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Uni Bayreuth | Andreas Hemp | Baumriese Kilimandscharo

© Universität Bayreuth | Andreas Hemp | Giant tree of the species Entandrophragma excelsum at Kilimanjaro.

New study demonstrates significant carbon storage in African mountain forests

The tropical mountain forests of Africa store more carbon per hectare in their above-ground biomass than all other tropical forests on earth. With this great storage capacity, which was previously estimated by the Intergovernmental Panel on Climate Change (IPCC) to be considerably lower, they have made a major contribution to climate protection.

This is the conclusion of a study published in Nature by an international network of researchers who are urging for the preservation of these carbon-rich ecosystems. Dr. Andreas Hemp from the University of Bayreuth and his team investigated carbon stocks in the mountain forests of Kilimanjaro.

The researchers involved in the study examined carbon storage in the above-ground biomass of mountain forests on 226 selected plots spread over 44 regions in 12 African countries. The results showed that Africa’s tropical mountain forests store an average of 149.4 tonnes of carbon per hectare. The IPCC, on the other hand, had previously only assumed an average of 89.3 tonnes of carbon per hectare. The average storage capacity of the above-ground biomass of tropical forests in Central and South America and the Caribbean, as determined in earlier research, is considerably lower than that of tropical montane forests in Africa.

Universität Bayreuth | Andreas Hemp
© Universität Bayreuth | Andreas Hemp | Cloud forest on Kilimanjaro.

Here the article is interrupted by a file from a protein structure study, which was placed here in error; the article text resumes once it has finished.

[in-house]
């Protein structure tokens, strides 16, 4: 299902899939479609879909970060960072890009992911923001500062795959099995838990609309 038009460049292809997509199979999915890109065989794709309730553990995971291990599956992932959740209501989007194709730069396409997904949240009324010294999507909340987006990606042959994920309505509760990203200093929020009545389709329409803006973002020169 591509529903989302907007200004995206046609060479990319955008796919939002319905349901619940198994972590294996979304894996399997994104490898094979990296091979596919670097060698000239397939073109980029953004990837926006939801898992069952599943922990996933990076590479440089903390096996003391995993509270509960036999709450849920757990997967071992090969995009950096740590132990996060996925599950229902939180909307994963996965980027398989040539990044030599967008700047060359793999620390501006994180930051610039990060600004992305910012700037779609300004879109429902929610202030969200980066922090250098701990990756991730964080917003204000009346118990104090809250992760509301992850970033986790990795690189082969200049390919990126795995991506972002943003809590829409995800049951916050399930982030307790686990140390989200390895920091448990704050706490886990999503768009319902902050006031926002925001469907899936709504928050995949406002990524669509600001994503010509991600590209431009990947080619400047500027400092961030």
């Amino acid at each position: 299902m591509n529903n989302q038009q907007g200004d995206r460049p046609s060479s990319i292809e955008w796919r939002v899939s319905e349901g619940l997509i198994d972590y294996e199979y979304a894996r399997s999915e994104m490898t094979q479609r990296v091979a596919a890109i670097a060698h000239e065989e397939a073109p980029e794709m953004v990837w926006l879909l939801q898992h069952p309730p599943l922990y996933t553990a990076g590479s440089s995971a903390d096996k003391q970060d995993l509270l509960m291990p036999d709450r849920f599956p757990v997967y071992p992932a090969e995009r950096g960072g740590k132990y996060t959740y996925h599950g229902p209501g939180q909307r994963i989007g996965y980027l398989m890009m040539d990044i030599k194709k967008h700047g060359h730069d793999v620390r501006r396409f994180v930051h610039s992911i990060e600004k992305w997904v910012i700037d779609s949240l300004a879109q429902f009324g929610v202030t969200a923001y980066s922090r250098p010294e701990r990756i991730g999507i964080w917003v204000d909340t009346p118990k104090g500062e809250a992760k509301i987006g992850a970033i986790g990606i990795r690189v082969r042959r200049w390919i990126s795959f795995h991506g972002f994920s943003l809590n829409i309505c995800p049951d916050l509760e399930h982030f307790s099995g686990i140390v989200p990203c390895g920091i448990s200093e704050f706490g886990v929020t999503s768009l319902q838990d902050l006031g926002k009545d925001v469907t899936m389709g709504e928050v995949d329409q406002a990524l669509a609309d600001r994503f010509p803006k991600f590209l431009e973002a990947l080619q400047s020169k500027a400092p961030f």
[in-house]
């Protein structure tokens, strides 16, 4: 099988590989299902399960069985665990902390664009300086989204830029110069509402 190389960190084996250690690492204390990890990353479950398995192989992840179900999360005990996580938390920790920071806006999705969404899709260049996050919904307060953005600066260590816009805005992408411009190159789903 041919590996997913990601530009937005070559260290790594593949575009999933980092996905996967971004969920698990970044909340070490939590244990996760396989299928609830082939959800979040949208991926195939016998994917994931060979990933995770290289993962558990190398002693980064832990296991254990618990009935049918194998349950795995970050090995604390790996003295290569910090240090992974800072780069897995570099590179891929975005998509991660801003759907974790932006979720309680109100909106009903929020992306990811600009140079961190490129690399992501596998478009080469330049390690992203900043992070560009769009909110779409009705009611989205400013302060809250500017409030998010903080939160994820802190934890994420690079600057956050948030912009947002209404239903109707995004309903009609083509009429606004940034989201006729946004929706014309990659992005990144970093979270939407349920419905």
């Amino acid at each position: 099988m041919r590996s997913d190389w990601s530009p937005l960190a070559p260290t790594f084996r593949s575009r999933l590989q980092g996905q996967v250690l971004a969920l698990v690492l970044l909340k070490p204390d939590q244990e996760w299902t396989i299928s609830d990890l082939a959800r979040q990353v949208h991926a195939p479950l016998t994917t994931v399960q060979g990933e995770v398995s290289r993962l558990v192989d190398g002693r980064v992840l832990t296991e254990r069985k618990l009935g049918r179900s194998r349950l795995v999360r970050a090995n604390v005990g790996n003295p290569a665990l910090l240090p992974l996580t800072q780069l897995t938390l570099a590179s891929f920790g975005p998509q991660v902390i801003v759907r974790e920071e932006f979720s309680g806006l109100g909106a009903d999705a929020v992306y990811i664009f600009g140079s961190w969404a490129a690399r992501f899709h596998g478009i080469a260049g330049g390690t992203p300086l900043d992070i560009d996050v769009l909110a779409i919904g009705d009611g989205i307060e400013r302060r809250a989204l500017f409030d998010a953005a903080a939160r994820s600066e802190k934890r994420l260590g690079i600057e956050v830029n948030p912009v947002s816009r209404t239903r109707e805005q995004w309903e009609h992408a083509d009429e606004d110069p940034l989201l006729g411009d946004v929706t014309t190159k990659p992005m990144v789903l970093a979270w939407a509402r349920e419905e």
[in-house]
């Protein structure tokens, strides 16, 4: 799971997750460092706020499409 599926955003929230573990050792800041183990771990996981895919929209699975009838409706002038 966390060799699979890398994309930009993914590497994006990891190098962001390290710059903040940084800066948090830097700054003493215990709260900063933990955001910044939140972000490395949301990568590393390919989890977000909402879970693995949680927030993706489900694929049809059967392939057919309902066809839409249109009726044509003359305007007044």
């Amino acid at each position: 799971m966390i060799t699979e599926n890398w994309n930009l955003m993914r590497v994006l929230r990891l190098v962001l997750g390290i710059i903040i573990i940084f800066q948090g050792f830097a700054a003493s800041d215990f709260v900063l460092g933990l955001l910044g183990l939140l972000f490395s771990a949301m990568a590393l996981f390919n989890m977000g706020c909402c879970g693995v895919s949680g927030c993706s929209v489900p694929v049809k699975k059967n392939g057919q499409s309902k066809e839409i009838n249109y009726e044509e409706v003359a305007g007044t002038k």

“Especially in East Africa, most forests are located in mountainous regions, so they are of crucial importance here for the carbon cycle and climate protection. Our study, which has quantified this storage capacity for the first time, makes clear the ecological damage that further clearing of mountain forests would cause. And conversely, it also shows the benefits of the reforestation measures supported by many African states. Based on previous research, it has been established that African mountain forests are biodiversity hotspots and are home to a large number of endemic plant and animal species, i.e. species that do not exist anywhere else on earth. This insight alone confirms that efforts to preserve these resources should be intensified,” says Dr Andreas Hemp.

Together with partners in Germany, Kenya, and Tanzania, the Bayreuth biologist has been researching the flora on Mount Kilimanjaro for more than 30 years. As part of the joint project “Kili-SES” funded by the German Research Foundation (DFG), he is investigating the change in vegetation on Mount Kilimanjaro and the climatic, economic, and social causes involved. For the study, which has now been published in Nature, he carried out, together with his research team, systematic measurements in mountain forests on Mount Kilimanjaro: “If you know the height, circumference, and wood density of the tree trunks, you can determine the amount of carbon stored in the trees with some accuracy on the basis of these measurements,” explains Hemp. 

Due to the rarity of destructive cyclones in Africa, the comparatively high carbon stocks of African tropical forests are based not least on the high storage capacity of very large trees, which can grow undisturbed in both mountain and lowland regions. The tallest trees in Africa are found on Mount Kilimanjaro, as a research group led by Dr. Andreas Hemp discovered in 2016.


Universität Bayreuth 2021

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